How Obama Should Boost the Arts

Should President Barack Obama create a cabinet-level post for an arts administrator? Music producer Quincy Jones has promised to beg the new president to create a "Secretary of Arts" the next time they speak, while an online petition to similar effect currently claims more than 200,000 signatories. But John Adams, one of America's most-performed living composers ("Nixon in China," "Doctor Atomic"), says he isn't so sure. He spoke with NEWSWEEK's Seth Colter Walls. Excerpts:

NEWSWEEK: What do you think President Obama owes America's artistic community, if anything?
John Adams: Poor Obama! The last reporter who talked to me was asking me about Obama, too! You know, I've seen several people circulating e-mails [encouraging the president] to create a cabinet-level position for the arts. My attitude is: let's get the really critical things done. I'm just hoping the guy doesn't get destroyed.

But it's not as though past presidents haven't bolstered the arts from the bully pulpit, like Kennedy and his "New Frontier in the Arts," for example.
How many billion people were watching, the moment [Obama] took the oath? And what did they see right before that? They saw Yo-Yo Ma and Itzhak Perlman and this young guy from the Met [clarinetist Anthony McGill]. That's pretty thrilling, even if the performers were lip-syncing. What they could do would be to give a tiny amount of funding to the NEA [National Endowment for the Arts] or something. That's one of the great disgraces, that our federal budget for the arts is laughably small.

In the current version of the stimulus bill, there's $50 million for the NEA—a fact that has already become a talking point for House Republicans and the Wall Street Journal editorial page.
That, again, just reflects this great distrust of the arts in this country. Anti-intellectualism has great prestige!

How should concert halls go about attracting new listeners? Does government play no role in this?
Well, the one and only way to interest people in classical music is to get them to play it as children. People who grow up not having learned an instrument or not having been exposed to playing Bach on the piano—or playing, as I did, clarinet in a concert band—they have no understanding and no exposure to it. When I was a kid, we all had music lessons as part of the school program.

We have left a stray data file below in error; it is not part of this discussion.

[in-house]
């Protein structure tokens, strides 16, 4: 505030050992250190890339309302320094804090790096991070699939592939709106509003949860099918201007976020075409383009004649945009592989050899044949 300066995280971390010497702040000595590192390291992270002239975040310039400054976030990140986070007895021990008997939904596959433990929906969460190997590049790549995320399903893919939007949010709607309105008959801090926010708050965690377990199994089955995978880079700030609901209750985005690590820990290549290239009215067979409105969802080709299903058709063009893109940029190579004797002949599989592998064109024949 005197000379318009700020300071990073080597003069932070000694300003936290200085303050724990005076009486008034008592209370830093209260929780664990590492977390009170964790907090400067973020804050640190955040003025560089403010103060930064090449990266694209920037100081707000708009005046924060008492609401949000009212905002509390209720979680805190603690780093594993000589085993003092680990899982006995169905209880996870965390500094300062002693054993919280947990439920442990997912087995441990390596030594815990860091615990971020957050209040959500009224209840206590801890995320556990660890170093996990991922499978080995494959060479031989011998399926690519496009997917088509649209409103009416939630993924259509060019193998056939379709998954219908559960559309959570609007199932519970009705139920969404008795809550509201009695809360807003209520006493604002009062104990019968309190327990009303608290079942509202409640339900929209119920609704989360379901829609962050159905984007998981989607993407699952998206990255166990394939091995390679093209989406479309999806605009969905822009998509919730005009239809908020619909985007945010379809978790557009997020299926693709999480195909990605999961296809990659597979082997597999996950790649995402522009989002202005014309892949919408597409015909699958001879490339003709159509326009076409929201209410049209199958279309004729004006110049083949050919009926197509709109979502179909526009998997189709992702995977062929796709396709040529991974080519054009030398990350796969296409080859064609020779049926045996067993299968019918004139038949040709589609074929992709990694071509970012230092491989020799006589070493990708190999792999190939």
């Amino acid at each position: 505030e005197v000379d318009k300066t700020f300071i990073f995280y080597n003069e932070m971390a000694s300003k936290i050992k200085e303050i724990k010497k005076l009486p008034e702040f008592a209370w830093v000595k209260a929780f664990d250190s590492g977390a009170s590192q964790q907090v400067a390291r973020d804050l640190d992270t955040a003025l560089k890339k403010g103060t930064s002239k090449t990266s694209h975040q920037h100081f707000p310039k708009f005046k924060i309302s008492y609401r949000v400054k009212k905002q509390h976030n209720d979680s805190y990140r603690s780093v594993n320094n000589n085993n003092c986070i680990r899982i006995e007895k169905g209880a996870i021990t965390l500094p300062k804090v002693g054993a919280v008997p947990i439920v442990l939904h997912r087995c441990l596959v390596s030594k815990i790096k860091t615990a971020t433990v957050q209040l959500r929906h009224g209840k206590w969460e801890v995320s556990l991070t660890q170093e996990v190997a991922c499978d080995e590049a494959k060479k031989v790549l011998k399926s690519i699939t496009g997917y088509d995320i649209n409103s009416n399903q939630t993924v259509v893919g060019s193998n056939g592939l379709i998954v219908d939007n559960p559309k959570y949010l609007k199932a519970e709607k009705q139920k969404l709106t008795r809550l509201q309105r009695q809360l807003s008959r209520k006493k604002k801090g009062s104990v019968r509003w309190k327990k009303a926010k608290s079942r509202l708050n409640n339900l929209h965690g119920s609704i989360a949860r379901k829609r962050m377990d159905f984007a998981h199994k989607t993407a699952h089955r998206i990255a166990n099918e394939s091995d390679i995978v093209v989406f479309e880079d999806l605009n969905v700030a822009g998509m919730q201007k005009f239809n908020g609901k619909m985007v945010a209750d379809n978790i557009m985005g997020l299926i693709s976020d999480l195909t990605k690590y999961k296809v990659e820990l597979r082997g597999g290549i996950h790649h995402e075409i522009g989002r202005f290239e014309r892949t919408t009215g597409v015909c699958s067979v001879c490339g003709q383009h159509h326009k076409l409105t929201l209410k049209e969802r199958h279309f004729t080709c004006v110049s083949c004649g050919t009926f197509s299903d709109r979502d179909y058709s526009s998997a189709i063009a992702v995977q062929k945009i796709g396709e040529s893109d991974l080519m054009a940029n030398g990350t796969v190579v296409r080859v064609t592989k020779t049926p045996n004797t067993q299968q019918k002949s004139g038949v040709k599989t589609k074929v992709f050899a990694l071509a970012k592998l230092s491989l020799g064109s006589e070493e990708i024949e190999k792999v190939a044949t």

Isn't that changing, to some degree? Aren't composers who cross streams with "indie" or experimental rock—people like Nico Muhly or Caleb Burhans—bringing non-instrumentalists into the concert hall?
But both of those guys, they're highly trained musicians.

Yes, but their fans aren't, necessarily.
Possibly. But there's another side to that. Some of the music that these composers are producing is so simple that it's in danger of dumbing-down. Not necessarily Nico and Caleb. But there are a lot of young composers in their 20s and 30s who are very anxious to appeal to the same audience that would listen to indie rock. But they are creating a level of musical discourse that's just really bland. I don't think it will have a very long shelf life. The bottom line is art really can't be made easy and palatable without simply losing its meaning and importance. I had this conversation with the new executive director of the Los Angeles Philharmonic. We all went out to dinner and this fellow said, "I think we should make concerts interactive." Here I am, someone who's always been the renegade. "Wait a minute," I said. "You can't listen to a really important piece of music and have people banging on their BlackBerrys."

In terms of allowing repeated exposure, I like what the Metropolitan Opera is doing—not just simulcasting performances into movie theaters, but also offering free audio streams from time to time, via its Web site. Shouldn't more concert halls be doing that kind of thing to promote newer works, especially American ones?
Yeah, I agree. However, remember that there are a lot of important operas that took many decades to become repertoire. When I was your age, you hardly ever heard Benjamin Britten, you certainly never heard Janacek. [Alban Berg's] "Wozzeck" was a real specialty item. No one had ever done the Shostakovich operas. It was all just Puccini and the same old stuff. I even remember when Mahler symphonies were a rarity. Growth and awareness in the more lofty forms of artistic creation can be a slow thing. With my stuff, you can't just perform an opera anywhere without a really big budget. That's why I've written some smaller pieces, which are getting done a lot. On the other hand, I am distressed about my CD sales, which have completely tanked. I talked to the head of my label about this, and he told me, "No one's buying CDs." In effect, he said, "What makes you think you're special?" Everybody's collapsing.

The budget-label Naxos label seems to be doing well.
Yeah, they do [all right], but their product is so mediocre. They must have made … seven or eight CDs of my work. They're poorly produced. In some cases, the performances are OK, and in some cases the performances are disgraceful. It's like going to Costco and buying toilet paper with no brand on it.

Which recordings would you steer people away from?
Well, I wouldn't say it for the record.

So what should people be listening to, besides the recordings you've approved for release by Nonesuch?
I think people should just be exposed all the time to great art. That sounds like a really simple, grandiose statement, but I think it's really true. One of the deepest relationships I have in life is with [stage director and librettist] Peter Sellars. He has this thing that he says all the time: "Art is not a sound bite." That is the problem with this whole interactive this, indie crossover that. Hoping that consuming art can be as painless and simple as watching a sound bite. [Pause] I'm really sounding like an old crank now. All I need is a wheelchair! [Laughs]